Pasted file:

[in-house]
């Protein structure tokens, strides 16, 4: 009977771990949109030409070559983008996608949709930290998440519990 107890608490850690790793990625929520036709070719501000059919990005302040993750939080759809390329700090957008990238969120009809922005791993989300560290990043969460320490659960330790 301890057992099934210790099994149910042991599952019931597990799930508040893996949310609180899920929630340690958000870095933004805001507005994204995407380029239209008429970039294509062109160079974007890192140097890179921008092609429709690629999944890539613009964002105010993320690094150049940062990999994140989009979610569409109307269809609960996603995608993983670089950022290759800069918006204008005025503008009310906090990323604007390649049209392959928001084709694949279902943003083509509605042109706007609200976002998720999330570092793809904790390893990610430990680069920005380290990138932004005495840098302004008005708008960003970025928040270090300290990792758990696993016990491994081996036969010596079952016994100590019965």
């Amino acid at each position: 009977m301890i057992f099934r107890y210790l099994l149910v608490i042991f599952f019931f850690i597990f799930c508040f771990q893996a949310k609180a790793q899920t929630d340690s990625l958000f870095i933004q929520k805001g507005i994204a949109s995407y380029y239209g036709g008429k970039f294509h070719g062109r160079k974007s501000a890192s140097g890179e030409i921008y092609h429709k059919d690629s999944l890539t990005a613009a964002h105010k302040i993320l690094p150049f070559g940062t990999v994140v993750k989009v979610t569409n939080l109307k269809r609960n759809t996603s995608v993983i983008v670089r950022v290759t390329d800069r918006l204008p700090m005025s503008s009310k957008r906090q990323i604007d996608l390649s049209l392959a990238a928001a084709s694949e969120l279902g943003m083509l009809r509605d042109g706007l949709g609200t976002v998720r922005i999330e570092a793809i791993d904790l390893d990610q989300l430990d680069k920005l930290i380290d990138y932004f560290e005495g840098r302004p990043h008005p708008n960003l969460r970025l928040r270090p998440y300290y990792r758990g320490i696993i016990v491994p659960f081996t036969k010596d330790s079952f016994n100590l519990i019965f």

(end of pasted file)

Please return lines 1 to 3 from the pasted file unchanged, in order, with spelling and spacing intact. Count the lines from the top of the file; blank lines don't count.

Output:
[in-house]
């Protein structure tokens, strides 16, 4: 009977771990949109030409070559983008996608949709930290998440519990 107890608490850690790793990625929520036709070719501000059919990005302040993750939080759809390329700090957008990238969120009809922005791993989300560290990043969460320490659960330790 301890057992099934210790099994149910042991599952019931597990799930508040893996949310609180899920929630340690958000870095933004805001507005994204995407380029239209008429970039294509062109160079974007890192140097890179921008092609429709690629999944890539613009964002105010993320690094150049940062990999994140989009979610569409109307269809609960996603995608993983670089950022290759800069918006204008005025503008009310906090990323604007390649049209392959928001084709694949279902943003083509509605042109706007609200976002998720999330570092793809904790390893990610430990680069920005380290990138932004005495840098302004008005708008960003970025928040270090300290990792758990696993016990491994081996036969010596079952016994100590019965």
């Amino acid at each position: 009977m301890i057992f099934r107890y210790l099994l149910v608490i042991f599952f019931f850690i597990f799930c508040f771990q893996a949310k609180a790793q899920t929630d340690s990625l958000f870095i933004q929520k805001g507005i994204a949109s995407y380029y239209g036709g008429k970039f294509h070719g062109r160079k974007s501000a890192s140097g890179e030409i921008y092609h429709k059919d690629s999944l890539t990005a613009a964002h105010k302040i993320l690094p150049f070559g940062t990999v994140v993750k989009v979610t569409n939080l109307k269809r609960n759809t996603s995608v993983i983008v670089r950022v290759t390329d800069r918006l204008p700090m005025s503008s009310k957008r906090q990323i604007d996608l390649s049209l392959a990238a928001a084709s694949e969120l279902g943003m083509l009809r509605d042109g706007l949709g609200t976002v998720r922005i999330e570092a793809i791993d904790l390893d990610q989300l430990d680069k920005l930290i380290d990138y932004f560290e005495g840098r302004p990043h008005p708008n960003l969460r970025l928040r270090p998440y300290y990792r758990g320490i696993i016990v491994p659960f081996t036969k010596d330790s079952f016994n100590l519990i019965f």